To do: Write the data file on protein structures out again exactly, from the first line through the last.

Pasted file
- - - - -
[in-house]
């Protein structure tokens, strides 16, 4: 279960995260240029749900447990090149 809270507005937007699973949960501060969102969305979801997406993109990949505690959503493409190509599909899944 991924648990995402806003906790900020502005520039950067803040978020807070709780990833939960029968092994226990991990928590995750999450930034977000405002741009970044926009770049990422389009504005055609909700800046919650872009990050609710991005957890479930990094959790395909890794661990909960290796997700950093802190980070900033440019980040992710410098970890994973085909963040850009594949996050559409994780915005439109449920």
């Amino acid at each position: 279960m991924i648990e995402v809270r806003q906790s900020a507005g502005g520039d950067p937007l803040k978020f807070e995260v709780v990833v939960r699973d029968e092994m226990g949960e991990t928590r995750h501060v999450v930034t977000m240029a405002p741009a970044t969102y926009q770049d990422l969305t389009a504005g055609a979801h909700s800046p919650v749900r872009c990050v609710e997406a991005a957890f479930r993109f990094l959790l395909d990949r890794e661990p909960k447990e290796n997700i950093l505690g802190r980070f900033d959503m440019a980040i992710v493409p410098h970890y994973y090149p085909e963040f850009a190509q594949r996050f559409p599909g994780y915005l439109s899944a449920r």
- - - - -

[in-house]
């Protein structure tokens, strides 16, 4: 279960995260240029749900447990090149 809270507005937007699973949960501060969102969305979801997406993109990949505690959503493409190509599909899944 991924648990995402806003906790900020502005520039950067803040978020807070709780990833939960029968092994226990991990928590995750999450930034977000405002741009970044926009770049990422389009504005055609909700800046919650872009990050609710991005957890479930990094959790395909890794661990909960290796997700950093802190980070900033440019980040992710410098970890994973085909963040850009594949996050559409994780915005439109449920």
């Amino acid at each position: 279960m991924i648990e995402v809270r806003q906790s900020a507005g502005g520039d950067p937007l803040k978020f807070e995260v709780v990833v939960r699973d029968e092994m226990g949960e991990t928590r995750h501060v999450v930034t977000m240029a405002p741009a970044t969102y926009q770049d990422l969305t389009a504005g055609a979801h909700s800046p919650v749900r872009c990050v609710e997406a991005a957890f479930r993109f990094l959790l395909d990949r890794e661990p909960k447990e290796n997700i950093l505690g802190r980070f900033d959503m440019a980040i992710v493409p410098h970890y994973y090149p085909e963040f850009a190509q594949r996050f559409p599909g994780y915005l439109s899944a449920r």